A Small Light Tells a Powerful True Story of Courage in the Face of Fascism
Miep Gies did not realize, when she started working as a secretary for pectin manufacturer Opekta, that she was destined for heroism
Miep Gies did not realize, when she started working as a secretary for pectin manufacturer Opekta, that she was destined for heroism. Twenty-four and directionless, the Austrian-born Gies still lived with the Dutch family that had adopted her as a sick child. In an early scene from Nat Geo’s historical drama A Small Light, Miep’s (Bel Powley) parents urge her to wed her brother Cas (Laurie Kynaston), who isn’t a blood relative but does happen to be gay. “The worst thing about it,” she reflects, “is that’s all they think I’m capable of—marrying my brother.”
How wrong they were. The man who hired Gies to be his secretary, in 1933, was Otto Frank, who had just moved his family from Germany to Amsterdam to escape Hitler. Nearly a decade later, when the Nazis marched into the city and started rounding up Jews, she helped the Franks hide, for more than two years, in a secret annex above the Opekta offices. When the Nazis finally raided the place and deported the eight people living there to concentration camps, Gies saved Anne Frank’s diary. A Small Light, premiering May 1, tells her story—a bracing, emotional but not excessively sentimental account of a regular woman’s resistance to fascism.
Created by Grey’s Anatomy alums Tony Phelan and Joan Rater, the miniseries spans more than a decade in the lives of Miep, her husband Jan (Joe Cole), and the Franks. For most of its eight episodes, Otto (played with decency and gravitas by Liev Schreiber), his wife Edith (Amira Casar), and their daughters Anne (Billie Boullet of The Worst Witch, perfectly cast) and Margot (Ashley Brooke) are confined to close quarters with the family of Otto’s employee Hermann Van Pels (Andy Nyman). Miep’s Jewish dentist, Dr. Pfeffer (Noah Taylor), moves in early on, after she makes a passionate case to Otto that they can’t in good conscience turn him away. Miep is the group’s sole conduit to the outside world. They rely on her, not just for food—a constant headache at a time when groceries are rationed and seeking out extra rice or potatoes raises Nazi hackles—but also for news of the war and a connection to life beyond the annex’s walls.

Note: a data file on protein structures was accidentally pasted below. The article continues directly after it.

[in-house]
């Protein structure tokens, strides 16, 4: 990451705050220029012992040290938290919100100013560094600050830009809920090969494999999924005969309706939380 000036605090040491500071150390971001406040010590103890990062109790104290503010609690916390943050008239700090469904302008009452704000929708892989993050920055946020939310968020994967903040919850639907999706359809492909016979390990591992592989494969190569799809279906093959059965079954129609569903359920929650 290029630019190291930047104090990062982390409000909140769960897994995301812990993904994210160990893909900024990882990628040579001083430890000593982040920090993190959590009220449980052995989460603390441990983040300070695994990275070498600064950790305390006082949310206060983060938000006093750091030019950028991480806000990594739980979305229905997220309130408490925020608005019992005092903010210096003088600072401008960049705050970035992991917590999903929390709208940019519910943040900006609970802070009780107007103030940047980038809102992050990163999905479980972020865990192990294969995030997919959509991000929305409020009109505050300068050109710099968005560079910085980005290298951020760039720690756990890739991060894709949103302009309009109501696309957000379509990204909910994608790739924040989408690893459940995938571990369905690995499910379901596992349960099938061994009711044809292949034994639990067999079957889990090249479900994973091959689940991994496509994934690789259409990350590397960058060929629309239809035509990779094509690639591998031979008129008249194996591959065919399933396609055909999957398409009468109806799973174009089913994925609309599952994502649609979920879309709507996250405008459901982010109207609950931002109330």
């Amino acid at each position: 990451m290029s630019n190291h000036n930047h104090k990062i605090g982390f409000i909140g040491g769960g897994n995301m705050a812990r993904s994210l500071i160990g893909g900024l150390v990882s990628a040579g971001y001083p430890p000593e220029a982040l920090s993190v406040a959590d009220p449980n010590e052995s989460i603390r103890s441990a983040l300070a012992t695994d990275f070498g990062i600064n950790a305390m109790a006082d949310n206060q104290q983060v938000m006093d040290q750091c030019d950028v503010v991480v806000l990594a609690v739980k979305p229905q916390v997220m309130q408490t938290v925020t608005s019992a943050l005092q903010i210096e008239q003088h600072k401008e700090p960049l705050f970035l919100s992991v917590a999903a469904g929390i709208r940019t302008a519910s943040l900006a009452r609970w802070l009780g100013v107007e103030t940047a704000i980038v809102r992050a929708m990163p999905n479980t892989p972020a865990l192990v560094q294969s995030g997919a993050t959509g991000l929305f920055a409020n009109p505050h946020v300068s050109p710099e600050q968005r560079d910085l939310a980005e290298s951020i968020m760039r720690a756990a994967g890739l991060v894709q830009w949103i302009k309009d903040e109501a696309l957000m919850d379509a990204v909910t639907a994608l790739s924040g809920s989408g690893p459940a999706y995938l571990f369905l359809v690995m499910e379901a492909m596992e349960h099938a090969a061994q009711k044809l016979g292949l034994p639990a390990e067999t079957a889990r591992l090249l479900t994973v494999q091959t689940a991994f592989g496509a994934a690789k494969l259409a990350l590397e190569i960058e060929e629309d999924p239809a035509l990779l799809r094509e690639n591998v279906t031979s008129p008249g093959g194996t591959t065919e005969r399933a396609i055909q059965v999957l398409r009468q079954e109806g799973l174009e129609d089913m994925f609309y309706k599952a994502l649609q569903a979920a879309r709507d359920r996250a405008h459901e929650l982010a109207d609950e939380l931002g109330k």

This might sound like the setup for the kind of harrowing slog that we associate with Holocaust stories. After all, we know how Anne’s tragically short life ended. Yet A Small Light is true to its title. By centering the Gieses, Phelan and Rater illuminate the quotidian realities of the Nazi occupation—and particularly the courageous risks that regular Dutch people took to thwart the Reich’s genocidal mission. Although she’s also helping to keep Opekta afloat in Otto’s absence, hiding the Franks becomes a full-time job for Miep; she charms butchers into stretching rations, mediates conflicts between her cooped-up friends, plays dumb with German soldiers convinced that Otto is still in Amsterdam. Meanwhile, Jan joins a Dutch Resistance cell headquartered at a gay bar. Through the Gieses’ eyes, we see Jewish children smuggled into rural hiding with hair dyed blonde and underground plots to bomb buildings that house information of vital importance to the Nazis. The couple takes in a fugitive student who refused to comply with the new regime.
But if A Small Light isn’t misery porn, neither is it inspiration porn. From episode to episode, the creators filter the characters’ extreme circumstances through such universal human experiences as religious tradition and romantic love. Miep and Jan’s relationship struggles under the stress of their secrets. And while they rearrange their lives around saving as many people as possible from the camps, they’re constantly confronted with friends and neighbors who can’t be bothered. Some profess to “stay out of politics.” Others become passive sympathizers or even full-on Nazis. Resistance work isn’t all feel-good fellowship, either. Most of the time, it requires separating husbands and wives, parents and children, in hopes of ensuring their survival.
The series is not without stagy monologues or dialogue that presses harder than it needs to on the moral imperatives at play. But since the credits rolled on the finale, it’s been the quieter ways in which A Small Light fleshes out the difficulties and dangers of being a good person in horrific times that have lingered in my mind. Key to this subtlety is the exquisite lead performance from Powley, a versatile English actor who broke through in the U.S. with an equally memorable turn as the title character of 2015’s The Diary of a Teenage Girl and has since gone on to roles in The Morning Show and the under-appreciated British import Everything I Know About Love. Here, she balances bravery, kindness, ingenuity, and an infectious liveliness with moments of sanctimony and echoes of childhood trauma. Miep is a hero, but before that a human—which also makes her an ideal embodiment of the cause for which her antifascist cohort is fighting.